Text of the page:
The summer months have me outside on most days, working to restore my garden after years of my son’s punishing soccer drills. As I water, weed, trim, and thin, I like to listen to podcasts. I recently discovered two of the historical variety that I thoroughly enjoyed. In each recording, an engaging host tackles topics from French history: Julius Caesar’s defeat of the Gauls and, the life of Marie Antoinette.
In Anne Lamott’s book Bird by Bird, she advises, “Nothing is more important than a likable narrator”. The same can safely be said of podcasts. These two podcasts are full of interesting anecdotes. Their hosts, Dan Carlin and Claudine Hemingway, are knowledgable and credible. However, what makes the stories even more appealing are the personalities of these two exceptional narrators.
Hardcore History Podcast–The Celtic Holocaust
Dan Carlin, the host of Hardcore History, is a former journalist, actor, and radio announcer. His voice is distinctive and compelling but equally important is the way he unravels history for the listener. In his episode entitled The Celtic Holocaust, Carlin describes an epic conflict that took place more than 2000 years ago–Julius Caesar’s defeat of the Gauls. Battles of the time period, as well as life in general, are hard to relate to. Yet, Carlin skillfully finds countless ways to better your understanding of both Roman and Gallic points of view.
He opens the podcast with a simple question to ponder, “What’s worth dying for?” It’s not a subject that I’ve given much thought other than knowing with certainty that I would give my life to save my children. I’ve had the good fortune of being born in a time and place where such decisions are nearly unheard of. By contrast, the people in this story faced losing, as Carlin emphatically puts it, “everything”: their lives, their property, their children’s lives, their community, even their culture.
Carlin is quick to point out that one of the reasons this conquest is so interesting is that each side was equally capable of inflicting tremendous damage upon the other. This is long before the use of gunpowder or even stone fortifications. Unlike the European’s slaughter of countless primitive peoples, the Gauls, who were significantly taller and more ferocious than the Romans, had a reasonable chance of winning. By the end of the episode, however, Carlin has made it abundantly clear how the Romans gained the upper hand.
Unfortunately, Julius Caesar is the only eye-witness to have written about Rome’s war with the Gallic tribes. Yet, there are dozens of historians, some that were near-contemporaries of Caesar, who have filled in portions of the story. I would never take the time to sort through such accounts. Happily, I don’t have to because Carlin has already done so. Throughout the 6-hour podcast, he enthusiastically quotes the most vivid and juiciest passages from a variety of chroniclers. Even if you only have a mild interest in France’s ancient history, I recommend you give this highly entertaining podcast a try.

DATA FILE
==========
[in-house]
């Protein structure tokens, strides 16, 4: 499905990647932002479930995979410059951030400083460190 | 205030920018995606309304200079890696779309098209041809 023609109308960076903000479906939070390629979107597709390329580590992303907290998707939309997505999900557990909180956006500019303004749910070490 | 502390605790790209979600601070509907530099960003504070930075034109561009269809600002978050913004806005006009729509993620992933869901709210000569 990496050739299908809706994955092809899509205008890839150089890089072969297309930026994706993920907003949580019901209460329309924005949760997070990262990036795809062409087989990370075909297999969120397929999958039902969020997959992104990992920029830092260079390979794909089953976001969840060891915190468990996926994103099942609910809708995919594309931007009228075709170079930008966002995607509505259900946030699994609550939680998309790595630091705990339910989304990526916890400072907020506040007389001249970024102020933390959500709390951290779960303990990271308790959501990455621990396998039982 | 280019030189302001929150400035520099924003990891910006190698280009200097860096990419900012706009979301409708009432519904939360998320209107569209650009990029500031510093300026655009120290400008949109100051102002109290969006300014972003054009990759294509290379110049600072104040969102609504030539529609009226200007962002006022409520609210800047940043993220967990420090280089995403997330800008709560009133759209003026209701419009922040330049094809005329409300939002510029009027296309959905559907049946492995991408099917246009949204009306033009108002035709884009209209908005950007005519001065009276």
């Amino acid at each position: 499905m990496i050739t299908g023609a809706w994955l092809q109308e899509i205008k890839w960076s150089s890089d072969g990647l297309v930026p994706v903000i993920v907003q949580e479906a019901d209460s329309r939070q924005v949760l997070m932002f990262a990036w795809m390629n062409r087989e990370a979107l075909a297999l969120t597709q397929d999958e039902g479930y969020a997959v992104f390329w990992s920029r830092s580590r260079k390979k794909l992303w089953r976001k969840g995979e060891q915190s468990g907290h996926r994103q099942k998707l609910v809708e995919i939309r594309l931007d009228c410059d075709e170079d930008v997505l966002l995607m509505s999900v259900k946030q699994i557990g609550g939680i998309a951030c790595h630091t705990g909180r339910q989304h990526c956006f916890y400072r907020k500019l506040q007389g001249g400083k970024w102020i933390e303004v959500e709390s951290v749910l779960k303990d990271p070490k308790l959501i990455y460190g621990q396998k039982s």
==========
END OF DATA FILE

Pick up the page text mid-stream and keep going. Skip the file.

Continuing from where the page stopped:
Paris History avec A Hemingway Podcast–Marie Antoinette
In contrast to Dan Carlin’s historical podcasts are those of Claudine Hemingway. Hemingway, a relative of the famous author, has a passion for Paris history as well as the city’s current art scene. Like Carlin, she’s multi-talented, dividing her time between blogging, podcasting, conducting guided tours, and helping people plan trips to Paris. Krystal Kenney, creator of La Vie Creative, hosts Hemingway’s series of four podcasts relating the life of Marie Antoinette.
Unlike Carlin’s podcast, Hemingway’s voice is not the only one on the recording. Instead, Hemingway appears as a guest of Krystal Kenney who poses leading questions and interjects commentary throughout Hemingway’s lively discourse. It’s quickly evident that Hemingway knows her subject matter well. Yet, the tone of the interview is casual and seemingly off-the-cuff. Hemingway conveys her account of Marie Antoinette with enthusiasm and warmth as she speaks. As a listener, I could almost imagine I was listening to a friend chatting from the opposite side of a Parisian cafe table.
In a previous post, I briefly mentioned that popular culture has not been kind to Marie Antoinette. Hemingway dispels the common misconception that she was a haughty queen who cared little about the underclass. In fact, throughout her life, Marie Antoinette was a captive pawn of others who were more powerful. She had very little freedom yet managed to enrich her life with those occupations to which she had access.
Over the years, I’ve learned a fair amount about the ill-fated queen but I thoroughly enjoyed Hemingway’s retelling of her life story. Episode 1 covers Marie Antoinette’s childhood in Austria under the thumb of a domineering mother who was desperate to marry her off to a French prince.** Episode 2 includes the surprising story of a lavish, 600-diamond necklace that Marie Antoinette refused to accept and the scandalous plot that ensued. In Episode 3, revolutionaries drag the royal family from Versailles and place them under house arrest in the Palace of the Tuileries. After nearly two years of confinement, the royals try to escape and fail. Another two years of imprisonment will pass before Marie Antoinette is executed. Lastly in Episode 4, Hemingway talks about Marie Antoinette’s final hours, the surprising words she uttered to her executioner, and the fate of her orphaned children.
**Note: Episode 1, of the Marie Antoinette series is Episode 2 of a larger series of podcasts. Episode 2 is Episode 3 of the larger series, and so on. This may be confusing if you follow the links in this post.